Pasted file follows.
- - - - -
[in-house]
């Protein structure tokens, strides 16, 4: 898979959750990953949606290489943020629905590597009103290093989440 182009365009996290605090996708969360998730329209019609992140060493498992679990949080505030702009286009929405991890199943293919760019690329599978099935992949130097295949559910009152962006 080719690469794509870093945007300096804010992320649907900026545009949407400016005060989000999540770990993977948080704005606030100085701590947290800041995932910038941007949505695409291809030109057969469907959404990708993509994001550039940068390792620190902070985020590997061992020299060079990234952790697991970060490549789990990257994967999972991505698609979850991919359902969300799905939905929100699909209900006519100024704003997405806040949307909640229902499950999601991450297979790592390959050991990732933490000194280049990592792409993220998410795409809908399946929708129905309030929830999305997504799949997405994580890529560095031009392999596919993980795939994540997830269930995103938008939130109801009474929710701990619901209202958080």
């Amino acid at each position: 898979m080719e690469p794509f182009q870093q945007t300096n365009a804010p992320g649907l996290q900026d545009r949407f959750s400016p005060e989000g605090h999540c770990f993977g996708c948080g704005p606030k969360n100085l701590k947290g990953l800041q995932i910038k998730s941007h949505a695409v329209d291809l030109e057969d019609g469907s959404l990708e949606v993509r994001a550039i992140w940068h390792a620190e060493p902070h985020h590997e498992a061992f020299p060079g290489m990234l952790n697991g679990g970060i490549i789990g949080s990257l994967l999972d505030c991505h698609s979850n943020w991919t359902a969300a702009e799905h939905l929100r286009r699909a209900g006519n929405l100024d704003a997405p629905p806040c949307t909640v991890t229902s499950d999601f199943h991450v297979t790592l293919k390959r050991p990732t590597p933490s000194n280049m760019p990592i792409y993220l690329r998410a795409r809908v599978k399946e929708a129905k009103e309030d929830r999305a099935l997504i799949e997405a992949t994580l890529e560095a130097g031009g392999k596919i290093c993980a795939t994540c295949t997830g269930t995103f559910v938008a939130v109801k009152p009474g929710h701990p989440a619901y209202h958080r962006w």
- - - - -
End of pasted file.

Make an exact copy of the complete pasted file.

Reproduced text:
[in-house]
């Protein structure tokens, strides 16, 4: 898979959750990953949606290489943020629905590597009103290093989440 182009365009996290605090996708969360998730329209019609992140060493498992679990949080505030702009286009929405991890199943293919760019690329599978099935992949130097295949559910009152962006 080719690469794509870093945007300096804010992320649907900026545009949407400016005060989000999540770990993977948080704005606030100085701590947290800041995932910038941007949505695409291809030109057969469907959404990708993509994001550039940068390792620190902070985020590997061992020299060079990234952790697991970060490549789990990257994967999972991505698609979850991919359902969300799905939905929100699909209900006519100024704003997405806040949307909640229902499950999601991450297979790592390959050991990732933490000194280049990592792409993220998410795409809908399946929708129905309030929830999305997504799949997405994580890529560095031009392999596919993980795939994540997830269930995103938008939130109801009474929710701990619901209202958080």
């Amino acid at each position: 898979m080719e690469p794509f182009q870093q945007t300096n365009a804010p992320g649907l996290q900026d545009r949407f959750s400016p005060e989000g605090h999540c770990f993977g996708c948080g704005p606030k969360n100085l701590k947290g990953l800041q995932i910038k998730s941007h949505a695409v329209d291809l030109e057969d019609g469907s959404l990708e949606v993509r994001a550039i992140w940068h390792a620190e060493p902070h985020h590997e498992a061992f020299p060079g290489m990234l952790n697991g679990g970060i490549i789990g949080s990257l994967l999972d505030c991505h698609s979850n943020w991919t359902a969300a702009e799905h939905l929100r286009r699909a209900g006519n929405l100024d704003a997405p629905p806040c949307t909640v991890t229902s499950d999601f199943h991450v297979t790592l293919k390959r050991p990732t590597p933490s000194n280049m760019p990592i792409y993220l690329r998410a795409r809908v599978k399946e929708a129905k009103e309030d929830r999305a099935l997504i799949e997405a992949t994580l890529e560095a130097g031009g392999k596919i290093c993980a795939t994540c295949t997830g269930t995103f559910v938008a939130v109801k009152p009474g929710h701990p989440a619901y209202h958080r962006w």